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Edited Transcript of LNN.N earnings conference call or presentation 2-Jul-20 3:00pm GMT

·30 mins read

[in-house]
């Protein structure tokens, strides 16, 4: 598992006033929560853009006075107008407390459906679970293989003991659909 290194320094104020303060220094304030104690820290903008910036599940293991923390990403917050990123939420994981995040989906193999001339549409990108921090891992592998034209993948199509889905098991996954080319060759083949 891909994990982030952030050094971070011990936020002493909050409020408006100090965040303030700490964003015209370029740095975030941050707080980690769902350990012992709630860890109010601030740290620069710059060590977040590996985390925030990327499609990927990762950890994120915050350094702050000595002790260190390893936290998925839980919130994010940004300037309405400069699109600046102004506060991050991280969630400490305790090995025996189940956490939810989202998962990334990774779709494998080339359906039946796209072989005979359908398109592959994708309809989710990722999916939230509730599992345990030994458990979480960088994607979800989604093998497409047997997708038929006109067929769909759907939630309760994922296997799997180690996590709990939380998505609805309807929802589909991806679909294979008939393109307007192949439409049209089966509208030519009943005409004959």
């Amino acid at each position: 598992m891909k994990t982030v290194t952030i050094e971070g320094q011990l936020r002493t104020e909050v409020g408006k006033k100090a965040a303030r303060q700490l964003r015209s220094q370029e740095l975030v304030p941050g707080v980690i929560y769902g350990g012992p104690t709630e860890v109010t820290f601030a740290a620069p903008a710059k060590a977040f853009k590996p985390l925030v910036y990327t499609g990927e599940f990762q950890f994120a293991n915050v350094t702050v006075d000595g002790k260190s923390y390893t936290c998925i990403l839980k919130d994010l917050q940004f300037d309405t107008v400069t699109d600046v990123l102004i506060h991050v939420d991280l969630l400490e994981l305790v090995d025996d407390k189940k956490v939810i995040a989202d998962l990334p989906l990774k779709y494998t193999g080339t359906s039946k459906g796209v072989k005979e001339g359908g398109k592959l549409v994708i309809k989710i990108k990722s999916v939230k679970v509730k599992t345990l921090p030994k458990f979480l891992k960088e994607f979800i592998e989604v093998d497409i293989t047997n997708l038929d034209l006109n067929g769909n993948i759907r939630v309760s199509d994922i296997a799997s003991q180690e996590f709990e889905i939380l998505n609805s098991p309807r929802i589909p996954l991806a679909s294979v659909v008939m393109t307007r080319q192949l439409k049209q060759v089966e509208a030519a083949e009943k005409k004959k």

Q3 2020 Lindsay Corp Earnings Call OMAHA Jul 31, 2020 (Thomson StreetEvents) -- Edited Transcript of Lindsay Corp earnings conference call or presentation Thursday, July 2, 2020 at 3:00:00pm GMT TEXT version of Transcript ================================================================================ Corporate Participants ================================================================================ * Brian L. Ketcham Lindsay Corporation - Senior VP & CFO * Timothy L. Hassinger Lindsay Corporation - President, CEO & Director ================================================================================ Conference Call Participants ================================================================================ * Brian Paul Drab William Blair & Company L.L.C., Research Division - Partner & Analyst * Christopher Lawrence Shaw Monness, Crespi, Hardt & Co., Inc., Research Division - Senior Analyst * Jonathan Paul Braatz Kansas City Capital Associates - Partner and Research Analyst * Joseph Logan Mondillo Sidoti & Company, LLC - Research Analyst * Nathan Hardie Jones Stifel, Nicolaus & Company, Incorporated, Research Division - Analyst ================================================================================ Presentation -------------------------------------------------------------------------------- Operator [1] -------------------------------------------------------------------------------- Good morning. My name is Eric, and I will be your conference operator for today. At this time, I would like to welcome everybody to the Lindsay Corporation Third Quarter Fiscal Year 2020 Earnings Call. (Operator Instructions) During this call, management may make forward-looking statements that are subject to risks and uncertainties, which reflect management's current beliefs, estimates of future economic circumstances, industry conditions, company performance and financial results. Forward-looking statements include the information concerning possible or assumed future results of operations of the company and those statements preceded by, followed by or including the words expectation, outlook, could, may, should or similar expressions. For these statements, we claim the protection of the safe harbor and forward-looking statements contained in the Private Securities Litigation Reform Act of 1995. I would now like to turn the conference over to Mr. Tim Hassinger, President and Chief Executive Officer. Please go ahead. -------------------------------------------------------------------------------- Timothy L. Hassinger, Lindsay Corporation - President, CEO & Director [2] -------------------------------------------------------------------------------- Good morning, and thank you for joining our call. With me on today's call is Brian Ketcham, our Chief Financial Officer. I will start with addressing the impact of COVID-19 to our employees and business. Our highest priority continues to be our employee health and safety. To the best of our knowledge, we have had 9 employees globally with confirmed cases of COVID-19. Fortunately, I can report that 8 of these employees have recovered and 1 was just diagnosed. We continue to proactively implement health and safety measures according to health organization recommendations and local government regulations. At our sites, key actions that we have taken include ensuring employees are practicing social distancing according to guidelines, use of face coverings, enhanced cleaning and sanitation efforts and staggered production schedules. Our company continues to work from home for roles that can be done outside of the Lindsay site. Our businesses continue to be classified as business essential. And as a result of that, all 9 manufacturing plants are operational and running according to the local demand level. In terms of business impact related to COVID-19 in the third quarter, the primary impact has been some project delays, but not cancellations. We continue to operate the rapid response team structure across the company that was put in place to address COVID-19 related issues and mitigate potential risk to the business going forward. Before I provide an update on each of the businesses, I'd like to take this opportunity to thank our employees who continue to deliver our commitments to our customers in this new environment. The third quarter in the domestic irrigation business had an earlier spring in most of our key regions. At the end of the quarter, USDA corn planted acreage estimate was 93% complete versus 64% the prior year. This past quarter has seen several unfavorable factors, such as reduced ethanol use that has driven commodity prices to a lower level. Even though we have seen farmer sentiment reflect this significant decline in commodity prices, our year-to-date sales in the domestic business is on par with the prior year. Last quarter's earnings call, I mentioned that our year-to-date new device growth for FieldNET was up 50-plus percent versus the prior year. Since then, we have continued to advance the Pivot Watch strategy with an offering through Amazon targeted towards the do-it-yourself market segment. Another important action this quarter was the acquisition of Net Irrigate. Net Irrigate has coverage in 37 states and 2 Canadian provinces with an installed base share of the U.S. remote monitoring market of approximately 5%. This acquisition aligns to our strategy, and it strengthens the market leadership position Lindsay has in the IoT space, specifically as it relates to remote monitoring capabilities. In combining Net Irrigates market share with the organic growth Lindsay has generated, year-to-date growth in new devices is 200% versus the prior year. In the international irrigation business, the global project market remains active. The delays we were experiencing in this market that I mentioned in the last quarter's earnings call have improved. Although some restrictions that need to be managed are still in place, in general, we saw the international borders opened during this quarter. Primarily in Africa and the Middle East, there has been an increase in new project inquiries driven by food security concerns. In Brazil, we continue to see growth and our recent investments to enhance our commercial capabilities have been instrumental in achieving this increase. For infrastructure, the Highways England project for supply of a movable barrier system for use in Kent, United Kingdom, is currently being fulfilled. We have successfully leveraged our global manufacturing footprint to mitigate risk. And because of this action, our delivery of product is on schedule. Overall, we continue to see good progress being made in our infrastructure business. However, we did see some project delays that are connected to COVID-19. Approximately $12 million in sales that were expected to occur in quarter 3 have been delayed for this reason. Regarding our Foundation for Growth initiative, we continue to see that the margin improvement projects we implemented are delivering as expected. I'd now like to turn the call over to Brian to review our third quarter results. -------------------------------------------------------------------------------- Brian L. Ketcham, Lindsay Corporation - Senior VP & CFO [3] -------------------------------------------------------------------------------- Thank you, Tim, and good morning, everyone. My comments regarding third quarter comparisons will refer to adjusted results for the prior year, which omit the impact of Foundation for Growth costs that were incurred in that period. Adjusted results for the prior year are detailed in the Regulation G disclosure at the end of the press release. No adjustments were made to current period results. Total revenues for the third quarter of fiscal 2020 increased 2% to $123.1 million compared to $121.1 million in the same quarter last year. Net earnings for the quarter were $10.1 million or $0.93 per diluted share compared to net earnings of $5.5 million or $0.50 per diluted share in the same quarter last year. During the third quarter of fiscal 2020, shipment and project delays related to COVID-19 impacted consolidated revenues by approximately $14 million. In addition, higher production costs were partially offset by lower costs in other areas, such as travel and entertainment. The impact on net earnings for the quarter regarding these items is estimated to be approximately $4.5 million or $0.42 per diluted share. Irrigation segment revenues for the third quarter of fiscal 2020 were $93.5 million compared to $98.6 million in the same quarter last year. North America irrigation revenues were $60.9 million compared to $63 million in the same quarter last year. The decrease resulted primarily from lower irrigation equipment unit volume, which was partially offset by the impact of higher average selling prices. A portion of the reduction in unit volume was a result of fewer storm damage replacement orders compared to the prior year. In the international irrigation markets, revenues were $32.6 million compared to $35.6 million in the same quarter last year. Higher volumes in Brazil and certain other regions were more than offset by unfavorable effects of foreign currency translation of approximately $3.5 million and COVID-19 related shipment delays of approximately $2 million. We expect the revenue from these delayed orders to be realized in the fourth quarter. Total irrigation segment operating income for the third quarter of $15 million, was $3.4 million higher than the prior year, and operating margin improved to 16.1% compared to 11.7% in the prior year. Operating income and margin improvement resulted primarily from improved cost and pricing performance attributed to the Foundation for Growth initiative as well as from increased margin contribution from technology products and services. Infrastructure segment revenues for the third quarter of fiscal 2020 were $29.6 million, an increase of $7.1 million or 32% compared to the same quarter last year. The increase resulted from higher Road Zipper System sales and lease revenues, which were partially offset by lower sales of road safety products in Europe. In addition, sales of approximately $12 million were impacted by COVID-19 related project delays. We expect at least a portion of this revenue to be realized in the fourth quarter with the potential of some of it moving to fiscal 2021. Infrastructure segment operating income for the third quarter of $8.6 million, was $5 million higher than the prior year, and operating margin improved to 28.9% compared to 16% in the prior year. Operating income and margin improvement resulted primarily from increased sales in higher margin product lines and from improved cost and pricing performance. Turning to the balance sheet and liquidity. Lindsay is well positioned with a strong balance sheet and sufficient liquidity as we face the uncertainty and challenges presented by the global coronavirus pandemic. Our total available liquidity at the end of the third quarter was $171.5 million, with $121.5 million in cash, cash equivalents and marketable securities and $50 million available under our revolving credit facility. Our total debt was $116.4 million at the end of the third quarter, and of that amount, $115 million matures in 2030. At the end of the quarter, we were well within the financial covenants of our borrowing facilities, including a funded debt-to-EBITDA leverage ratio of 1.8 compared to a covenant limit of 3.5. At this time, I'd like to turn the call over to the operator to take your questions. ================================================================================ Questions and Answers -------------------------------------------------------------------------------- Operator [1] -------------------------------------------------------------------------------- (Operator Instructions) Your first question comes from Nathan Jones with Stifel. -------------------------------------------------------------------------------- Nathan Hardie Jones, Stifel, Nicolaus & Company, Incorporated, Research Division - Analyst [2] -------------------------------------------------------------------------------- Let's start with this $12 million of deferred revenue on the Road Zipper projects. Can you talk about how concentrated this is to -- is it 1 project, a few projects, a whole bunch of things? Would you expect those to catch up in the fourth quarter? Does the fact that, that part of the shipment has been delayed, then delay further shipments so maybe things move out of fourth quarter into next year. Just any color you can give us on how that's -- you expect that to play out and catch up? -------------------------------------------------------------------------------- Timothy L. Hassinger, Lindsay Corporation - President, CEO & Director [3] -------------------------------------------------------------------------------- Yes, Nathan, this is Tim. The first one is the $12 million comprised of, one medium-sized project and then several smaller ones. To your later question on that, at this point, we don't know of any other delays, but I do want to say in this environment, there's always that risk that exists. But we think as we see -- look at these particular delays, then most of that delay will occur in the fourth quarter. But there could be some spillover into our first quarter '21. -------------------------------------------------------------------------------- Nathan Hardie Jones, Stifel, Nicolaus & Company, Incorporated, Research Division - Analyst [4] -------------------------------------------------------------------------------- So the way we should think about it, though, is the plan is that you'll catch up that $12 million in the fourth quarter, you're not anticipating things slipping out into the next fiscal year, but it's possible that they will? -------------------------------------------------------------------------------- Timothy L. Hassinger, Lindsay Corporation - President, CEO & Director [5] -------------------------------------------------------------------------------- There's possible some of it will. Yes. -------------------------------------------------------------------------------- Nathan Hardie Jones, Stifel, Nicolaus & Company, Incorporated, Research Division - Analyst [6] -------------------------------------------------------------------------------- Okay. Fair enough. I think that's helps. Go ahead, Brian. -------------------------------------------------------------------------------- Brian L. Ketcham, Lindsay Corporation - Senior VP & CFO [7] -------------------------------------------------------------------------------- Nathan, just to add a little bit of color to that. And what we saw during the quarter is -- and most of this delay is in the U.S. with projects is that procurement departments for state and local governments were directed -- the priorities were directed to procuring medical supplies. And so some of the getting the right approvals and things like that for some of these projects got delayed as a result of that. But that situation is -- we saw some improvement as we kind of ended the quarter. -------------------------------------------------------------------------------- Nathan Hardie Jones, Stifel, Nicolaus & Company, Incorporated, Research Division - Analyst [8] -------------------------------------------------------------------------------- Okay. Then I wanted to ask about the funnel of new project opportunities and new business opportunities, specifically on the infrastructure side, on the Road Zipper side. And if you're seeing those progress at the same kind of pace? Or if maybe you're seeing some of those delays impact when you would expect to book new work? If there could be any delays in orders that we might see from those kinds of things? -------------------------------------------------------------------------------- Timothy L. Hassinger, Lindsay Corporation - President, CEO & Director [9] -------------------------------------------------------------------------------- First of all, the orders that -- other than outside of this $12 million that we talked about are continuing to deliver. And in terms of the funnel, Nathan, we've said this before, and we still feel this. The key point is we're seeing more machines being leased than ever before. We've got potential projects in our sales funnel that represents more country representation than ever before. And we still claim this is the best sales funnel we've ever seen. So at this point, we still feel optimistic looking forward related to the Road Zipper potential. -------------------------------------------------------------------------------- Nathan Hardie Jones, Stifel, Nicolaus & Company, Incorporated, Research Division - Analyst [10] -------------------------------------------------------------------------------- And then just one more housekeeping one. You had about $0.20 worth of earnings hit on the other income line, below the line expense there. Can you just talk about what that was? And if we're going to likely to see numbers like that again? -------------------------------------------------------------------------------- Brian L. Ketcham, Lindsay Corporation - Senior VP & CFO [11] -------------------------------------------------------------------------------- Yes. Yes, this is Brian. The increase resulted from higher foreign currency translation losses, related particularly to intercompany transactions with foreign subsidiaries. So I would say the majority of that related to Brazil, but all the foreign currencies weakened against the dollar during the quarter. But that's impacted us, I would say, on a year-to-date basis as well. -------------------------------------------------------------------------------- Operator [12] -------------------------------------------------------------------------------- Your next question comes from Joseph Mondillo of Sidoti & Company. -------------------------------------------------------------------------------- Joseph Logan Mondillo, Sidoti & Company, LLC - Research Analyst [13] -------------------------------------------------------------------------------- First question, just to sort of, I guess, jump on infrastructure since we were on that topic. How much of the $28 million relative to the Highways England and the $10 million related to the Japan follow-on, hit in 3Q? And then how are you thinking about that for 4Q and 1Q? -------------------------------------------------------------------------------- Brian L. Ketcham, Lindsay Corporation - Senior VP & CFO [14] -------------------------------------------------------------------------------- Yes, Joe, this is Brian. So first of all, with the Japan order, which was $10 million, we saw just over $1 million of that in the third quarter, and we would expect the majority of that to be delivered or the remainder of that to be delivered in the fourth quarter. On the Highways England project, $28 million project, $8 million approximately delivered in the third quarter. And what we had said previously was it's about $5 million a month, kind of a run rate. So we would expect about $15 million in the fourth quarter and the remaining $5 million in Q1. -------------------------------------------------------------------------------- Joseph Logan Mondillo, Sidoti & Company, LLC - Research Analyst [15] -------------------------------------------------------------------------------- Okay. Great. And then just shifting to irrigation. The margins there surprised me to the upside. The year-over-year expansion in the incrementals better than even we've seen in the past couple of quarters. You mentioned that improvements to cost and pricing as well as the benefits to your growth in technology were factors. Should we expect that sort of year-over-year benefit, incremental improvement that we saw in 3Q to continue? And was there anything sort of abnormal in the quarter that maybe made the margins maybe a little stronger than what they really sort of should be on a normalized basis? -------------------------------------------------------------------------------- Brian L. Ketcham, Lindsay Corporation - Senior VP & CFO [16] -------------------------------------------------------------------------------- Yes. First of all, we would attribute most of that increase to the Foundation for Growth, probably roughly about $4 million for the quarter. And probably at least 2/3 of that being sourcing. So as volume -- third quarter being our highest volume quarter in domestic irrigation. That was higher than what we had seen in the first couple of quarters and will be higher than what we see in the fourth quarter. But -- and then obviously, with the North America sales volume being down, that was offsetting part of that. And then we did attribute some of the margin improvement to margin coming from the -- basically, the technology sales and services. -------------------------------------------------------------------------------- Joseph Logan Mondillo, Sidoti & Company, LLC - Research Analyst [17] -------------------------------------------------------------------------------- Okay. And last question for me. Just on the international irrigation side, also better than I was expecting here, especially given sort of the macro challenges that we're facing. In the last conference call, you mentioned that you were potentially seeing some delays in Middle Eastern projects as well as some challenges with South Africa, what drove the quarter? Did you see those delays in Middle East? And how did South Africa transition? And what is the -- it sounds like the outlook is not maybe extremely strong in maybe the near term, meaning the fourth quarter, but maybe you see some improvement in next year. Could you just expand on all that? -------------------------------------------------------------------------------- Brian L. Ketcham, Lindsay Corporation - Senior VP & CFO [18] -------------------------------------------------------------------------------- Yes, Joe, this is Brian. In the third quarter, we still experienced the project delay. So that didn't -- Tim had mentioned borders opening up that happened later in the quarter. So we'd expect fourth quarter, we may see that project start to ship. I would call out Brazil. Again, that market has been positive for us all year, that was up. We saw some improvement in Australia and New Zealand. And overall, the balance of the market -- South Africa, I would say, was relatively stable year-over-year, and CIS region is active. But overall, we were pretty, I would say, pleased, given the environment on the international irrigation side. That COVID impact that we saw there was all in the international market as well. -------------------------------------------------------------------------------- Joseph Logan Mondillo, Sidoti & Company, LLC - Research Analyst [19] -------------------------------------------------------------------------------- And just a follow-up there. With corn prices, crop prices being where they are, just the general macro environment to see -- excluding currency, to see volumes up 1%, is that a surprise? And -- or is that sort of not a surprise and that sort of indicative of what you think of the international markets at this time? -------------------------------------------------------------------------------- Brian L. Ketcham, Lindsay Corporation - Senior VP & CFO [20] -------------------------------------------------------------------------------- Yes, I don't know that it was a surprise. I think it is kind of indicative of where those markets are at the present time, and it's a little bit of a mixed bag. Obviously, Brazil is sitting very favorably with their lower currency and the farmers there are doing very well. And then you do get weather conditions and food security is becoming a bigger topic now with -- because of COVID. And so there's a number of different dynamics that come into play in the international markets. -------------------------------------------------------------------------------- Operator [21] -------------------------------------------------------------------------------- (Operator Instructions) Our next question will come from Brian Drab of William Blair. -------------------------------------------------------------------------------- Brian Paul Drab, William Blair & Company L.L.C., Research Division - Partner & Analyst [22] -------------------------------------------------------------------------------- I'm just looking at the margins in irrigation. I just want to follow up on that. Just looking at the second quarter and the third quarter for irrigation and revenue was essentially flat from second quarter to third quarter. And then the operating margin -- adjusted operating margin went from about 10% to 16%. And I know, Brian, you said, I think, $4 million in Foundation for Growth, but were there Foundation for Growth benefits in the second quarter? Or did that all just really start to show up and you get the benefit from that in the third quarter? Why such a significant step function increase from quarter-to-quarter? -------------------------------------------------------------------------------- Brian L. Ketcham, Lindsay Corporation - Senior VP & CFO [23] -------------------------------------------------------------------------------- Yes. It definitely ramped up. We saw benefit in the first and second quarters, but it ramped up in the third quarter. And I would say that we've seen, not only from a sourcing standpoint, but operationally, we've seen -- we're starting to see those improvements, both domestically and international. We've had the focus on the international operations as well. And I would say it's more of a ramp-up during the third quarter, and some of it is volume related. But I would say, as the projects got implemented, we expected there to be some ramp-up like we saw in the third quarter. -------------------------------------------------------------------------------- Timothy L. Hassinger, Lindsay Corporation - President, CEO & Director [24] -------------------------------------------------------------------------------- And -- I'm just going to say then to add on to what Brian is saying is. And then we've -- we really feel confident we can say we've had improved pricing discipline during this year. So the combination of both is what we would attribute to the margin improvement, too. -------------------------------------------------------------------------------- Brian Paul Drab, William Blair & Company L.L.C., Research Division - Partner & Analyst [25] -------------------------------------------------------------------------------- Okay. Now you gave the $4 million Foundation for Growth for the third quarter, is that for the whole company, first of all, or just the irrigation segment? -------------------------------------------------------------------------------- Brian L. Ketcham, Lindsay Corporation - Senior VP & CFO [26] -------------------------------------------------------------------------------- That was just irrigation. We would say there was probably about $1 million in infrastructure, so $5 million for the quarter. -------------------------------------------------------------------------------- Brian Paul Drab, William Blair & Company L.L.C., Research Division - Partner & Analyst [27] -------------------------------------------------------------------------------- Okay. And what would those 2 numbers, the Foundation for Growth for irrigation, Foundation for Growth for the whole company have been for the second quarter? -------------------------------------------------------------------------------- Brian L. Ketcham, Lindsay Corporation - Senior VP & CFO [28] -------------------------------------------------------------------------------- What we had said is first and second quarters were about $3 million each, and so $5 million. So we're at $11 million year-to-date. -------------------------------------------------------------------------------- Brian Paul Drab, William Blair & Company L.L.C., Research Division - Partner & Analyst [29] -------------------------------------------------------------------------------- Okay. Got it. Okay. Can you say anything about how much pricing contributed to revenue growth? Or what the impact of pricing was in a more quantified way for the third quarter? -------------------------------------------------------------------------------- Brian L. Ketcham, Lindsay Corporation - Senior VP & CFO [30] -------------------------------------------------------------------------------- Yes, I'd say low single digits year-over-year. -------------------------------------------------------------------------------- Brian Paul Drab, William Blair & Company L.L.C., Research Division - Partner & Analyst [31] -------------------------------------------------------------------------------- Low single digit. Okay, yes. Okay. And then just on these higher margin new technology products. Is that -- is there any way to give us a sense for what percentage of revenue those account for now? And how much higher those margins are than the other products? -------------------------------------------------------------------------------- Brian L. Ketcham, Lindsay Corporation - Senior VP & CFO [32] -------------------------------------------------------------------------------- We haven't broken out the revenue. And -- but on the margin side, I would think of it in terms of subscription revenue and margins associated with that type of revenue. So they're much higher than what the equipment margins would be. So we're seeing -- with the growth in subscriptions that Tim had referred to, we're starting to see that impact on -- I mean it's impacting revenue, but clearly, very supportive of margins as well. -------------------------------------------------------------------------------- Brian Paul Drab, William Blair & Company L.L.C., Research Division - Partner & Analyst [33] -------------------------------------------------------------------------------- Okay. Got it. And then just two more, just kind of housekeeping question. The Japan order is a $10 million total order, and we did $1 million in the third quarter, is that right? And the balance comes in the fourth quarter, so $9 million about? -------------------------------------------------------------------------------- Brian L. Ketcham, Lindsay Corporation - Senior VP & CFO [34] -------------------------------------------------------------------------------- Yes. That's right. -------------------------------------------------------------------------------- Brian Paul Drab, William Blair & Company L.L.C., Research Division - Partner & Analyst [35] -------------------------------------------------------------------------------- That's right. Okay. And then do you have the breakdown of how it looked in terms of dry land, conversion, replacement? -------------------------------------------------------------------------------- Brian L. Ketcham, Lindsay Corporation - Senior VP & CFO [36] -------------------------------------------------------------------------------- Yes. So for the quarter, dry land was 28%, conversion 37% and replacement 35%. -------------------------------------------------------------------------------- Operator [37] -------------------------------------------------------------------------------- Our next question will come from Chris Shaw with Monness Crespi. -------------------------------------------------------------------------------- Christopher Lawrence Shaw, Monness, Crespi, Hardt & Co., Inc., Research Division - Senior Analyst [38] -------------------------------------------------------------------------------- Our first question is on the tax rate. I had an 18% for the quarter, and I think last quarter it was 20%. And I feel like that's lower than, I don't know, typically what we'd expect for at least a full year for effective rate. Has it changed at all in terms of what you guys expect? Or is it going to be lower going forward as well? -------------------------------------------------------------------------------- Brian L. Ketcham, Lindsay Corporation - Senior VP & CFO [39] -------------------------------------------------------------------------------- No. I would say it's -- the expectation is still around that 23.5%, which would probably be what we'd see in the fourth quarter. What impacts it, second, third quarters, part of it is a change in mix with the different tax jurisdictions. But a couple of other discrete items that affected the third quarter, some uncertain tax positions that expired. -------------------------------------------------------------------------------- Christopher Lawrence Shaw, Monness, Crespi, Hardt & Co., Inc., Research Division - Senior Analyst [40] -------------------------------------------------------------------------------- And then on the -- I know someone asked earlier about the other income, what you said it had a lot to do with intercompany FX transfer. I'm just trying to get a little more color on that. I don't -- what is being transferred? Why does that end up in other versus maybe the FX impact not end up in the segments themselves? Can you explain that a little bit? -------------------------------------------------------------------------------- Brian L. Ketcham, Lindsay Corporation - Senior VP & CFO [41] -------------------------------------------------------------------------------- Yes. This is mostly related to intercompany balances. So the U.S. supplies components to our international sites. And then the international sites have a payable back to the U.S. So the balance on that is impacted by currency translation, traded as a transaction loss, which shows up below the line. Other impacts are with the net investment changes flow through equity, but this flows through below the line. -------------------------------------------------------------------------------- Christopher Lawrence Shaw, Monness, Crespi, Hardt & Co., Inc., Research Division - Senior Analyst [42] -------------------------------------------------------------------------------- Okay. That makes sense. And then just a quick one. I just thought -- it seems like just from what I've been reading it, Nebraska is pretty dry this year. I'm not sure if that's right. But you guys are there. But I also wanted to ask how big Nebraska is as an irrigation market? I know it's pretty big for you guys. So can you give a percentage in terms of the end market for you? -------------------------------------------------------------------------------- Timothy L. Hassinger, Lindsay Corporation - President, CEO & Director [43] -------------------------------------------------------------------------------- I don't have an exact percentage, but it's definitely 1 of the very leading states in terms of pivot irrigation. So it is a critical one for the business. -------------------------------------------------------------------------------- Christopher Lawrence Shaw, Monness, Crespi, Hardt & Co., Inc., Research Division - Senior Analyst [44] -------------------------------------------------------------------------------- And has it been pretty dry there this year? It seems like it has. -------------------------------------------------------------------------------- Timothy L. Hassinger, Lindsay Corporation - President, CEO & Director [45] -------------------------------------------------------------------------------- Yes, throughout parts. I mean, I would describe the U.S, if you were to go across the irrigation area, growing conditions, they've been favorable, but like always, you're going to have some variability. And there has -- it's been very hot and dry actually through lots of parts of Nebraska here over the last several weeks. -------------------------------------------------------------------------------- Operator [46] -------------------------------------------------------------------------------- Your next question will come from Jon Braatz of KCCA. -------------------------------------------------------------------------------- Jonathan Paul Braatz, Kansas City Capital Associates - Partner and Research Analyst [47] -------------------------------------------------------------------------------- Tim, as you look out into next year, what about the incremental Foundation for Growth costs might we see or benefits, I should say, see in 2021? And then secondly, some of the spending that might be deferred or you might not have seen this year because of COVID-19. Will you begin to loosen up the purse strings as the economy opens up and maybe spend a little bit more on travel, entertainment and so on? Do you see that happening in 2021? -------------------------------------------------------------------------------- Timothy L. Hassinger, Lindsay Corporation - President, CEO & Director [48] -------------------------------------------------------------------------------- Yes. So Jon, on the Foundation for Growth. One of the real exciting things on a personal side here is we've been able to now move this into a part of our culture. So what I mean by that is we're seeing now projects coming through the stage-gate process that are moving through again. So it will continue into '21 and beyond. It's really part of the continuous improvement culture that we've been working to create in the company. So we've had the first initial projects that have come through, and you're seeing the benefits of that. We've got other projects that will be coming and we want to continue with that. The second part of your question about the purse strings, the work from home. And I think this represents a lot of company's feedback, and it definitely would be our feedback, has gone better than we even expected. So I think there's going to be changes in how we approach business as a result of this. Will we do more travel than today where you could maybe use the term, it's been more of a lockdown approach? Yes, but I don't see us going back to the full extent it was before. I think we found a tool here that we can use more effectively than maybe we thought of prior. -------------------------------------------------------------------------------- Jonathan Paul Braatz, Kansas City Capital Associates - Partner and Research Analyst [49] -------------------------------------------------------------------------------- When you look at all those changes that you see maybe forthcoming, how material are they? I mean what kind of level of spending do you think you might be able to cut relative to before, just because of what you've been learning? -------------------------------------------------------------------------------- Timothy L. Hassinger, Lindsay Corporation - President, CEO & Director [50] -------------------------------------------------------------------------------- Yes. I would not put it in the significant level. I would -- if I'm comparing the 2 questions you've had here, Jon, clearly, the bigger opportunity for us is continuing through the Foundation for Growth, finding cost savings, et cetera, in our manufacturing or through sourcing as opposed to continuing to have a lower travel budget. -------------------------------------------------------------------------------- Operator [51] -------------------------------------------------------------------------------- (Operator Instructions) Your next question will come as a follow-up from Joseph Mondillo. -------------------------------------------------------------------------------- Joseph Logan Mondillo, Sidoti & Company, LLC - Research Analyst [52] -------------------------------------------------------------------------------- Just a few. First, Tim, you sort of talked about how the planting season has been really efficient this year and very early. I missed your sort of follow-on comments related to how that affects the early part of 4Q relative to maybe last year. Could you just repeat sort of your thoughts there? -------------------------------------------------------------------------------- Timothy L. Hassinger, Lindsay Corporation - President, CEO & Director [53] -------------------------------------------------------------------------------- Well, it's an earlier season, so which -- earlier planting season to clarify. So would lead to, you would anticipate, an earlier fall as a result of that. We're seeing -- it's not as wet of a year this year, which would imply the irrigation equipment is working more, which should create an opportunity for more part opportunities, where last year, we had a lot of regions that the irrigation equipment just didn't run because it was more rainfall than even people wanted. So those would be the big differences in comparing last year to this year. -------------------------------------------------------------------------------- Joseph Logan Mondillo, Sidoti & Company, LLC - Research Analyst [54] -------------------------------------------------------------------------------- Okay. So last year was very late in the planting season and it was very wet. -------------------------------------------------------------------------------- Timothy L. Hassinger, Lindsay Corporation - President, CEO & Director [55] -------------------------------------------------------------------------------- It was late and wet. Yes. Late and wet. -------------------------------------------------------------------------------- Joseph Logan Mondillo, Sidoti & Company, LLC - Research Analyst [56] -------------------------------------------------------------------------------- So I guess just in terms of the lateness, does that -- do you have a tough comp early -- in the early part of 4Q because the season was so late last year and maybe some of the demand got pushed into early 4Q. Was that a factor at all? -------------------------------------------------------------------------------- Brian L. Ketcham, Lindsay Corporation - Senior VP & CFO [57] -------------------------------------------------------------------------------- Yes, Joe, this is Brian. I would say it impacted activity more within the third quarter, whereas last year, we saw a very strong May. I'd say, this year was more balanced throughout the third quarter. But I wouldn't anticipate any of that impacting fourth quarter at all. -------------------------------------------------------------------------------- Joseph Logan Mondillo, Sidoti & Company, LLC - Research Analyst [58] -------------------------------------------------------------------------------- Okay. And then I wanted to ask, just regarding the macro picture, USDA adjusted their estimates earlier this week. That was a big surprise to the markets. Corn prices shot up, soybean prices are back up to $9. What are your thoughts on that? And just generally about farming sentiment, how are you seeing things out there? -------------------------------------------------------------------------------- Timothy L. Hassinger, Lindsay Corporation - President, CEO & Director [59] -------------------------------------------------------------------------------- Yes. When we look at our domestic business, and clearly, what you just mentioned, Joe, is very helpful with the reflection in the uptick in commodity prices. But I would also describe it as we're in a period of a high level of uncertainty. You've got several unknowns. You got the impact of COVID-19. And you got the unknown on what the government support program could look like going forward. And there's clearly still some uncertainty around the U.S.-China Phase 1 deal outcome. So given those factors at this point, we still would describe -- we see some headwinds coming into our fall selling season. -------------------------------------------------------------------------------- Joseph Logan Mondillo, Sidoti & Company, LLC - Research Analyst [60] -------------------------------------------------------------------------------- Okay. Lastly, I just wanted to follow up on the acquisition that you made, sort of a small acquisition. But just could you expand on the strategy there? And is that sort of indicative of what you're thinking -- in the past, you've talked about 2 strategies with M&A, which is technology on irrigation and then trying to leverage your roads up around infrastructure. But just focusing on irrigation, it sounds like Net Irrigate is sort of market share or sort of a footprint play where you can leverage into places where maybe you're not. Is that sort of the strategy, or are there other options to strategize in terms of M&A within the irrigation? -------------------------------------------------------------------------------- Timothy L. Hassinger, Lindsay Corporation - President, CEO & Director [61] -------------------------------------------------------------------------------- Yes. So Joe, we see Net Irrigate as an example of what we talked about being in that area of expanding technology, not only being able to help create technology, but also increase our position in the market. So we think it aligns really well with that strategy. And they're bringing us roughly a 5% market share. And then our intent is to transition this business to the FieldNET platform. So we really see it right within that category that we have talked about as 1 of the 2 sweet spots for us in M&A. -------------------------------------------------------------------------------- Joseph Logan Mondillo, Sidoti & Company, LLC - Research Analyst [62] -------------------------------------------------------------------------------- And just a follow-on there. Do they have any technology that you do not? Or is it just purely a market share play? -------------------------------------------------------------------------------- Timothy L. Hassinger, Lindsay Corporation - President, CEO & Director [63] -------------------------------------------------------------------------------- It's a complementary story. They do have some things that we believe will help our offering. But the biggest value they bring to us is this market share that I talked about earlier. -------------------------------------------------------------------------------- Operator [64] -------------------------------------------------------------------------------- At this time, there appear to be no further questions. Mr. Hassinger, I'll turn the conference back to you for any closing remarks. -------------------------------------------------------------------------------- Timothy L. Hassinger, Lindsay Corporation - President, CEO & Director [65] -------------------------------------------------------------------------------- Well, this concludes our third quarter earnings call, and thank you for your interest and participation. -------------------------------------------------------------------------------- Operator [66] -------------------------------------------------------------------------------- The conference is now concluded. Thank you very much for attending today's presentation. You may now disconnect.